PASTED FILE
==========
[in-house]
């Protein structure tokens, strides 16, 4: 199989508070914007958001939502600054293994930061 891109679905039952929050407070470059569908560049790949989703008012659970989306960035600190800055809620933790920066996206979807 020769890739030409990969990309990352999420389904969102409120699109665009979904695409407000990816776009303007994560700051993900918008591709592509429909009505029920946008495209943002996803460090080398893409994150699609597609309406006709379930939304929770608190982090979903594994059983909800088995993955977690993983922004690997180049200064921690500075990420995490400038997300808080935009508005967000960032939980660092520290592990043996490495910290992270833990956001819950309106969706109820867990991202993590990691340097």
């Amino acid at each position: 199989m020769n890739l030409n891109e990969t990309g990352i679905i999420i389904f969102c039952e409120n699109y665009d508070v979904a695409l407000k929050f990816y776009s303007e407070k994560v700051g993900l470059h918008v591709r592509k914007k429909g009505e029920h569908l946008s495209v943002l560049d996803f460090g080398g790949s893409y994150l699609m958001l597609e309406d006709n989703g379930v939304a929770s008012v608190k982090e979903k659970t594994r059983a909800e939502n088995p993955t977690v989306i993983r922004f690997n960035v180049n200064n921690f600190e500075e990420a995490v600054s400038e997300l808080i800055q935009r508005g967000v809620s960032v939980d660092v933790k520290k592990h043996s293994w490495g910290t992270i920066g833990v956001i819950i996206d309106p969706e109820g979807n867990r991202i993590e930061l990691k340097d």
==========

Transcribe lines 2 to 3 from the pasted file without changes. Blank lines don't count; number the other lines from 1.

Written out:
């Protein structure tokens, strides 16, 4: 199989508070914007958001939502600054293994930061 891109679905039952929050407070470059569908560049790949989703008012659970989306960035600190800055809620933790920066996206979807 020769890739030409990969990309990352999420389904969102409120699109665009979904695409407000990816776009303007994560700051993900918008591709592509429909009505029920946008495209943002996803460090080398893409994150699609597609309406006709379930939304929770608190982090979903594994059983909800088995993955977690993983922004690997180049200064921690500075990420995490400038997300808080935009508005967000960032939980660092520290592990043996490495910290992270833990956001819950309106969706109820867990991202993590990691340097």
């Amino acid at each position: 199989m020769n890739l030409n891109e990969t990309g990352i679905i999420i389904f969102c039952e409120n699109y665009d508070v979904a695409l407000k929050f990816y776009s303007e407070k994560v700051g993900l470059h918008v591709r592509k914007k429909g009505e029920h569908l946008s495209v943002l560049d996803f460090g080398g790949s893409y994150l699609m958001l597609e309406d006709n989703g379930v939304a929770s008012v608190k982090e979903k659970t594994r059983a909800e939502n088995p993955t977690v989306i993983r922004f690997n960035v180049n200064n921690f600190e500075e990420a995490v600054s400038e997300l808080i800055q935009r508005g967000v809620s960032v939980d660092v933790k520290k592990h043996s293994w490495g910290t992270i920066g833990v956001i819950i996206d309106p969706e109820g979807n867990r991202i993590e930061l990691k340097d």